Grounded With Little Help, How Seniors Are Coping With Coronavirus Crisis

Many senior citizens are on their own as the ban on public transport has meant domestic helps can't reach them.

Coronavirus pandemic: Senior citizens have been advised not to go out at all.


The most vulnerable to coronavirus, senior citizens are also the most affected by the ongoing nationwide lockdown. For many, with children living abroad or in other parts of the country, they can't go shopping for food or medicines for fear of crowds. Domestic help have disappeared because transport is off the roads. Some NGOs and the Kolkata Police are trying to help but it's all a drop in the ocean.

Sunanda Roy Chowdhury is 75. Her son is in Washington DC, daughter lives in New York. Domestic help are unable to come because she commutes by train and there are none. So today, her lunch came from an NGO in South Kolkata that her daughter contacted from New York. She could have cooked but supplies were low in the house.

"I live very near the market but I can't step out of the house. I am not supposed to step out of the house since I am 75 years old. So I have to depend on others, some young neighbours. If they are going to the market and if they are kind enough to get me some vegetables," said Mrs Roy Chowdhury, who lives near Lake Market on RB Avenue.

At the EKTA Heights housing complex near Garia, the same NGO, Banchbo Healing Touch, is in touch with 78-year-old Amalendu Pal, one of 100-odd senior citizen residents living there. His wife is 75 and not in the best of health. He wanted medicines for both of them but, knowing how older people are vulnerable to the virus, but did not dare step out for fear of queues. He called the NGO.

"My submission is, at least medicine should be supplied to senior citizens through home delivery. And at each shop there should be a separate counter for senior citizens. Priority should be given to the delivery of medicines to senior citizens," he said.

To keep residents safe, the housing complex and many others across the city have limited entry of domestic help with some exceptions for those who are over 70.

Sudita Paul Chowdhury, secretary of the EKTA Heights complex committee, said, "Just one or two domestic help are being allowed in absolutely essential cases. Only for septuagenarians and octogenarians. We have to invigilate about the hygiene being maintained, full dress is getting changes. Washing their hands~CHECK~ all this from downstairs itself as they are using elevators. Otherwise none allowed."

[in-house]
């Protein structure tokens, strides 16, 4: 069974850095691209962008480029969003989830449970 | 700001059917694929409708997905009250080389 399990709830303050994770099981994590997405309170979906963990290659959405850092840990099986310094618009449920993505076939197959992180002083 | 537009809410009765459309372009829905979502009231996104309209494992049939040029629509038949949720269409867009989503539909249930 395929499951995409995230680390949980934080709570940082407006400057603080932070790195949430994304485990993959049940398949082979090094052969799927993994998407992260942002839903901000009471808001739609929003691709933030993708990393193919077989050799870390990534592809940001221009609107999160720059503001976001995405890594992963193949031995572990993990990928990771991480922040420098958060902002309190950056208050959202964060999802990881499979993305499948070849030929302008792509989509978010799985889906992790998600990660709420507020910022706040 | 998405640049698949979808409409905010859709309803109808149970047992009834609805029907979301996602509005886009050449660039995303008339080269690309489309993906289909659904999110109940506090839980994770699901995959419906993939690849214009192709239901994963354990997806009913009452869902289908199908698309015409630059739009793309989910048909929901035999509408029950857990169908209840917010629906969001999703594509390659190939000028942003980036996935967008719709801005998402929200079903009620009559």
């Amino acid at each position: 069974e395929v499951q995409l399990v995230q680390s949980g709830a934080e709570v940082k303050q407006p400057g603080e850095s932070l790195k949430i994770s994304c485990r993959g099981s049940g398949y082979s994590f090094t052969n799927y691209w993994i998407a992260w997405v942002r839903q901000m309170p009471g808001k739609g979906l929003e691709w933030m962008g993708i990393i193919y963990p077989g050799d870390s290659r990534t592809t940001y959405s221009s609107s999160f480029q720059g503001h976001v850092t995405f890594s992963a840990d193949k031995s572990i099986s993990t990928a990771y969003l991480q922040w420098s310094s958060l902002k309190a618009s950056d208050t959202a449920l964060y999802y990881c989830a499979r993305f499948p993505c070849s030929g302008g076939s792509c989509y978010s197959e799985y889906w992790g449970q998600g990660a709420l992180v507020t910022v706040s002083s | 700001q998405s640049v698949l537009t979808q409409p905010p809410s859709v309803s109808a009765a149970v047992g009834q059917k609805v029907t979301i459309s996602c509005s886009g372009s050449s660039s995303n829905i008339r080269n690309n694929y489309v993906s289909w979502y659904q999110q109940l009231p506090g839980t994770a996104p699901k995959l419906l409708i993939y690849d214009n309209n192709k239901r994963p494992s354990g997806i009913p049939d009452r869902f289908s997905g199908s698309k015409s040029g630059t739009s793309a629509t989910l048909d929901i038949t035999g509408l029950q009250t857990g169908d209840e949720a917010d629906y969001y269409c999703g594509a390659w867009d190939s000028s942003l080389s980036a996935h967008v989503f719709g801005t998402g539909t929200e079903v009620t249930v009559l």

The housing complex secretary has a mother who is over 70 living some distance away from her home and agrees the lockdown is a challenge for senior citizens.

Trying to ease the challenge, the Kolkata Police has set up helplines and call centres to assist senior citizens. The numbers have been circulated widely and even those living abroad with old parents in Kolkata are urged to call.

And the calls are coming by the thousands. Aparajita Rai, Deputy Commissioner, Kolkata Police, who is overseeing the exercise said, "We are trying our best to ensure all these calls are being attended to individually. And that the Pronam members on any of the senior citizens do not face any harassment whatsoever in the present situation."

Kolkata Police already has an existing programme for senior citizens in the city called "Pronam" that has 17,000 members. That network is also being serviced.

Another crucial function: Police are screening NGOs willing to help, including Banchbo Healing Touch that has been functioning since 2007 and is headed by a specialist in geriatric medicine.

Dr Dhires Chaudhury, geriatrician and Head, Banchbo Healing Touch, said, "The fatality rate among the elderly in this corona outbreak is very much alarming. Report say that in the 52 to 59 age the percentage of fatality is 1.3 per cent. In age group 62 to 69, it becomes 3.6. 72 to 79 it becomes 8 per cent and 80 above, it becomes 14.8 per cent. Any kind of symptom which is flu like should not be neglected."

He also advises that if possible, when a senior citizen gets the flu, they should opt to be treated at home and not rush to a doctor.

On Sunanda Roy Chowdhury's wishlist is a government helpline that works. She drew a blank with some numbers circulating on social media. For now she is keeping her spirits.

"We have to believe that we shall overcome. That nothing will happen," she said.